Theoretically, American democracy is a means of organizing a society based first and foremost on an honest electoral system to choose its leaders and hold them responsible. The electoral system is still based on one person, one vote, but it is corrupted absolutely by the power of big money contributions from the multi-millionaires and billionaires in the ruling class. And by seeing to it there are only two viable parties to choose from — both capitalist, one representing the right and far right and the other the center right — the Plutocracy cannot lose, no matter who wins.

A capitalist society is supposed to be one where, though citizens may not be economically equal, they are not as unequal as in the U.S. today. Of all the OECD’s major industrial economies America is last in equality. In its quest for ever-greater profits, this ruling class is shredding what remains of that democracy. In the process it has also fought to lower the income and politically disempower the middle and working classes.

According to economic columnist Eduardo Porter in the May 14 New York Times:

The growing concentration of income can, in fact, make inequality more difficult to correct, as the wealthy bring their wealth to bear on the political process to maintain their privilege. What’s more, disparities in income seem to produce political polarization and gridlock, which tend to favor those who receive a better deal from the prevailing rules.

What’s this got to do with climate change? Everything. Fossil fuel interests (oil, gas, coal) are major elements of the U.S. economy — so much so that Washington subsidizes this industry with from $10 billion up to $52 billion a year (which includes costs of defending pipelines and shipping lanes in the Persian Gulf). Fossil fuel makes its owners, executives and stockholders incredibly rich. All America’s industries and corporations are dependent in one way or another on prevailing energy resources.

Most big corporations and financial interests are wedded to the short-term profit picture.

Most big corporations and financial interests are wedded to the short-term profit picture, such as a company’s quarterly economic performance charts. Heads roll when profits drop. The fossil fuel industry in particular, and big business in general, fear profits will fall if the U.S. sharply lowers greenhouse gas emissions.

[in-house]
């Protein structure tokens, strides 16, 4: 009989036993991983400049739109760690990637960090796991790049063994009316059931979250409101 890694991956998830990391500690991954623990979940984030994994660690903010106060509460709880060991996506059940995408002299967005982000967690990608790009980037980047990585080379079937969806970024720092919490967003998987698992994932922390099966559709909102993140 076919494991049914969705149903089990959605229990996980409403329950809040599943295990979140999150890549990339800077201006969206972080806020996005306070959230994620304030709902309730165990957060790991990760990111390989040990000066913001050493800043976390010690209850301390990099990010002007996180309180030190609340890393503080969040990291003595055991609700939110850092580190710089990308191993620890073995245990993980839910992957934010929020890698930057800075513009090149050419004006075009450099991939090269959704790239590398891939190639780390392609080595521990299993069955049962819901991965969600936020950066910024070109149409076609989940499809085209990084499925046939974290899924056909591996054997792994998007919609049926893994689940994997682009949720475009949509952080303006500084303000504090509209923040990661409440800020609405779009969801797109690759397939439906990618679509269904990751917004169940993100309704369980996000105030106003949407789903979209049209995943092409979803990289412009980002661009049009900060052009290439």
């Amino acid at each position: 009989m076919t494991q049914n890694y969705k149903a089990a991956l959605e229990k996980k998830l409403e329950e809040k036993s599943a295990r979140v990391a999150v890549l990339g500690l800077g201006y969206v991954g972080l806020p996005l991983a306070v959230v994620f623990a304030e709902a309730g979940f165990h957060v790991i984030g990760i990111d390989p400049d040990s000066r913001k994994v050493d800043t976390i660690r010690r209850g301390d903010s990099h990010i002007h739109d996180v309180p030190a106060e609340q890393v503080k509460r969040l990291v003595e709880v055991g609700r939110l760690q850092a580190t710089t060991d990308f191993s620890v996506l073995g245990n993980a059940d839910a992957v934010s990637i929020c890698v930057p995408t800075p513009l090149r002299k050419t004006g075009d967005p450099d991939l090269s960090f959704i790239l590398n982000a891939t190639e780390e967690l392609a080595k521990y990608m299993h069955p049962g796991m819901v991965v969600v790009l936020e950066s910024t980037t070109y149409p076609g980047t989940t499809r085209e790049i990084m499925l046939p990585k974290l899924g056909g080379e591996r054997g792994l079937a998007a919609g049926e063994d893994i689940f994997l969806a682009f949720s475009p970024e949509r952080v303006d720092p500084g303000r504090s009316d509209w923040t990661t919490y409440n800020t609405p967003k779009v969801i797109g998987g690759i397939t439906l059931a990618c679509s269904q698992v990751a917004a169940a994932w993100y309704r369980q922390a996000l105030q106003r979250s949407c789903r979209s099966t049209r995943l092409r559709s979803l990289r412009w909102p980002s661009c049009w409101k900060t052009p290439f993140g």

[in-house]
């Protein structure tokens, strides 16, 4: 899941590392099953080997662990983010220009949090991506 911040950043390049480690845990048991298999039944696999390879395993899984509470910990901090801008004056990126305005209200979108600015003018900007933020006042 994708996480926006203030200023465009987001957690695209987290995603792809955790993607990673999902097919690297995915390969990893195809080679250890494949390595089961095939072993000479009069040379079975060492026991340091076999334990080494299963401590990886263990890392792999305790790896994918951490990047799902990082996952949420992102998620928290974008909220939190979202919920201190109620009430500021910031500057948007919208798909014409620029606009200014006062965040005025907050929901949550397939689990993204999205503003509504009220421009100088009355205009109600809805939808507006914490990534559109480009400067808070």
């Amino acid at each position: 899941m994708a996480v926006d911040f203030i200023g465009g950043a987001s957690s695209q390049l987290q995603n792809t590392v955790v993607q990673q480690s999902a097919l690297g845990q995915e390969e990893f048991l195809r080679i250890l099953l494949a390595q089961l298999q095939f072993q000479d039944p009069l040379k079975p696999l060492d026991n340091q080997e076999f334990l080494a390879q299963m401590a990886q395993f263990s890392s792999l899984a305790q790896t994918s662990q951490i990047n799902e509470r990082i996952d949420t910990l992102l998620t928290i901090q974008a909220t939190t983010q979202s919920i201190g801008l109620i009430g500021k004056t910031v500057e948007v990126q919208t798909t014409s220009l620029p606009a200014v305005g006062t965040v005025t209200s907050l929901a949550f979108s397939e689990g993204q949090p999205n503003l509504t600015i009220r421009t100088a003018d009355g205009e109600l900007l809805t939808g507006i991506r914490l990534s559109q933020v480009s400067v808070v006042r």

Another factor is that a commitment to reduce greenhouse gases in the atmosphere and to stop the devastation of the ecological system means that the consumption in the richer countries inevitably must be reduced — an utter anathema for capitalism, which is based on continual expansion of demand.

Neither the existing ruling class nor the political system will support the required massive and prompt transition to renewable fuels and the establishment of a sustainable ecological policy to slow down and eventually halt the continual increase in global warming and the decimation of the natural and human environment.

It will take decades of transformation away from fossil fuels and from conspicuous consumption for tangible progress to be made. But only in this way can global warming and ecological disaster be avoided.

In effect, however, the owners of big capital say to this:

No go! Our profits may fall. And we’re certainly not going to tell consumers to cut back on demand! We can make lots of money by adjusting to climate change — building sea walls, retrofitting businesses, schools and other structures to withstand powerful hurricanes or tornadoes, building houses in cooler parts of the country, selling air-conditioners, extracting oil from the Arctic and Antarctic and so on and on. It’s endless. We can finally sell refrigerators to Eskimos! Don’t you realize that adapting to climate change can be an economic boom for big business?

There are two options confronting the American people: (1) Long-term survival and a revived world for future generations by swiftly replacing fossil fuels to mitigate a potential climate change calamity for the 9.5 billion human beings who will inhabit the increasingly inhospitable world of 2050. (2) The other option, evidently intended to protect the economic status quo and strengthen immediate profits, is to prolong the transition to renewable energy as long as possible, meanwhile focusing on profiting from adaptation to rising temperatures and sea levels and so on.

Working toward a better world  requires a radical solution.

Working toward a better world  requires a radical solution. There’s a fitting slogan in parts of the worldwide environmental movement that expresses the real situation: “System Change, Not Climate Change.” The existing capitalist system demonstrably works against the needs of the masses of people, and not only in climate change.

tree fistThe U.S. economy is in long-term stagnation, kept going by financial bubbles that profit the wealthy and penalize the middle class, working class and poor; joblessness is expected to remain high in future years; 50% of the American people are low income or poor; many young people, saddled with excessive college debts, are often rewarded with substandard jobs and pay; personal privacy of almost any kind is on the way out, now that the NSA knows all and sees all. There’s more — war, racism, sexism, dead-end minimum wage jobs, and so on and on.

It is imperative that a far more powerful environmental movement develops in the next few years to put some effective breaks on greenhouse gas emissions and the despoliation of the land, water and quality of life. It’s time for the various components of the environmental and left political movements, while retaining their identities and missions, to unite in action on the issue of climate change and build the struggle for climate sanity into a powerful political force.